Saying goodbye to a beloved pet is never an easy task. According to Daily Mail, the world’s number one women’s tennis player, Serena Williams, recently shared that her canine companion Jackie crossed the Rainbow Bridge on social media.
Jackie was an aptly named Jack Russell Terrier who lived to the advanced age of 16 and notoriously traveled the globe with her human caretaker. She had been prominently featured on Williams’ social media accounts over the years.
Williams posted a series of photos of herself with Jackie over the years, including a shot from 1999 when she won her first US Open, on Instagram with this reflective caption:
“Today really is hard for me. My special friend in which I got at 17 (2 weeks before I won my very first Grand Slam) left me today. She was 16 years young and up until a few days ago was still sprinting. Her poor body gave out this morning and she had a way of telling me it was time for me to be brave and let her go. With my dad by my side we were able to say a loving goodbye. She was with me from 1999 until today and I miss her so much. I got out of the shower this afternoon and she was not there to lick my leg as she always did everyday to remind me how much she loved me. I feel so lucky to have such a special friend. Give your dog, cat, pet a big hug. #breakingheart #bff Jackie Baila Pete Williams I will miss you and your memory will live forever.”
Regardless of Jackie’s specific problems, it’s crucial to always keep in mind a pet’s overall quality of life when deciding when the time has come to say goodbye.
I refer to the Association for Pet Loss and Bereavement Quality of Life Scale when guiding my clients through the decision to continue supporting my patients’ lives or electing humane euthanasia.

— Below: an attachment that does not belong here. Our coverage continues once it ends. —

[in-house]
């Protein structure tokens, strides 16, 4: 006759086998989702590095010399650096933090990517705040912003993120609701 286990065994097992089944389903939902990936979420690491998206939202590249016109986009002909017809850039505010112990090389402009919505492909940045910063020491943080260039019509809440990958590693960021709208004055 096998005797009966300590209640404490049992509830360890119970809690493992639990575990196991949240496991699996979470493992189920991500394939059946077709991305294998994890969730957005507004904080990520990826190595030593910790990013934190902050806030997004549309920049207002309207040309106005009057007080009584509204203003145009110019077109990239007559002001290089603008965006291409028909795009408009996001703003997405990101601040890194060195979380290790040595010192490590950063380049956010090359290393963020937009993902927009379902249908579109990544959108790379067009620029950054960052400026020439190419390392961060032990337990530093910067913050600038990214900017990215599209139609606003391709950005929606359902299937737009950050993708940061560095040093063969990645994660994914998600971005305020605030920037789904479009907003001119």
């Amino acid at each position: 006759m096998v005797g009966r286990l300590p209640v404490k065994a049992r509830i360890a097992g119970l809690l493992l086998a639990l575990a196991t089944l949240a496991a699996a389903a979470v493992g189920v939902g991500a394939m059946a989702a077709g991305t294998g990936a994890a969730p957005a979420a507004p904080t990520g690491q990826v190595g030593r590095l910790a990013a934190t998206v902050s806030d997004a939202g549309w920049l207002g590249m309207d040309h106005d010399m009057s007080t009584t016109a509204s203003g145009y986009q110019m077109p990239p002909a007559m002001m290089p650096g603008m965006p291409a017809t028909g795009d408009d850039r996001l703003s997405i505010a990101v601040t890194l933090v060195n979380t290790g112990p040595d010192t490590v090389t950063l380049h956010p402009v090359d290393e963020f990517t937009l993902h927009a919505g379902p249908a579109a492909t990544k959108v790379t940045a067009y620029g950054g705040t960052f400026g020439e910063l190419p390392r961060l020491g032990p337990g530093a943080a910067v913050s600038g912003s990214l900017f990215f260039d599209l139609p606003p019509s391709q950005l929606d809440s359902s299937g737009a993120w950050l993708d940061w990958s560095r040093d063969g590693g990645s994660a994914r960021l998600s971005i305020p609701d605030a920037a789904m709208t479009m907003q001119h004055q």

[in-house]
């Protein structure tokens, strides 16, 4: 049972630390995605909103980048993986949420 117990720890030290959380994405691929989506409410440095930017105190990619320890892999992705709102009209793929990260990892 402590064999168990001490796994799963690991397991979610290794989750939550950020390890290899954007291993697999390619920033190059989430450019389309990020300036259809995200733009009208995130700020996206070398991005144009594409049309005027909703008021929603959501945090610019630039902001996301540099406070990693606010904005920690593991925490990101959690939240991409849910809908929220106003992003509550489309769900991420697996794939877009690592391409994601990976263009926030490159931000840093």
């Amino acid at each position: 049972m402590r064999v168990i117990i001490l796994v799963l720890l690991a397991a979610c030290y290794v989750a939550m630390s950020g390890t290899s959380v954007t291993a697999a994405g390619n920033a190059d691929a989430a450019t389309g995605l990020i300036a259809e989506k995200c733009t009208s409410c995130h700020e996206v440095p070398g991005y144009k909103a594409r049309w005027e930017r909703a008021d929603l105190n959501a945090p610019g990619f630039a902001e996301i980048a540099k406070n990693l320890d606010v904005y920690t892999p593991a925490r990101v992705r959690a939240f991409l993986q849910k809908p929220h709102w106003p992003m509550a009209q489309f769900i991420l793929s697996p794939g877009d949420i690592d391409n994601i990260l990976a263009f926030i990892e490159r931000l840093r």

Euthanasia is the life-ending procedure that we veterinarians must provide for our patients as part of veterinary practice. Chemicals that slow down, and ultimately stop, the heart, lungs, brain and other body systems of our pets are used to provide a peaceful and painless exit from our world. Every practitioner has his or her own preference in the exact combination of drugs used to achieve the effect of euthanasia. My experience over 16 years of practice has led me to use a two-drug sedative combination given as an intramuscular injection to start the process and achieve an appropriately sedated and pain-free state. Next comes an intravenous infusion of a barbiturate anesthetic, which stops function of the vital organs and humanely ends a pet’s life.
The Quality of Life Scale calls upon an owner to assign to his or her pet a numerical score of 0-10 (with 10 being ideal) for the following criteria:
HURT – Adequate pain control and breathing ability is of top concern. Trouble breathing outweighs all concerns. Is the pet’s pain well managed? Can the pet breathe properly? Is oxygen supplementation necessary?
HUNGER – Is the pet eating enough? Does hand feeding help? Does the pet need a feeding tube?
HYDRATION – Is the pet dehydrated? For patients not drinking enough water, use subcutaneous fluids daily or twice daily to supplement fluid intake.
HYGIENE – The pet should be brushed and cleaned, particularly after eliminations. Avoid pressure sores with soft bedding and keep all wounds clean.
HAPPINESS – Does the pet express joy and interest? Is the pet responsive to family, toys, etc.? Is the pet depressed, lonely, anxious, bored or afraid? Can the pet’s bed be moved to be close to family activities?
MOBILITY – Can the pet get up without assistance? Does the pet need human or mechanical help (e.g., a cart)? Does the pet feel like going for a walk? Is the pet having seizures or stumbling?
MORE GOOD DAYS THAN BAD – When bad days outnumber good days, quality of life might be too compromised. When a healthy human-animal bond is no longer possible, the caregiver must be made aware that the end is near. The decision for euthanasia needs to be made if the pet is suffering. If death comes peacefully and painlessly at home, that is okay.
The maximum score a pet can achieve is 70 (10s in all seven categories). If a pet’s score is 35 or greater, then the quality of life is still acceptably good. If a pet’s score is not quite at the desirable threshold of 35, then the owner can discuss with the overseeing veterinarian the aspects of the pet’s quality of life that need to be improved and determine if such can be done. If not, then euthanasia should be pursued.
My good thoughts go out to the Williams family for the loss of Jackie.
Have you ever had to put a beloved pet to sleep? Feel free to share your experiences in the below comments section.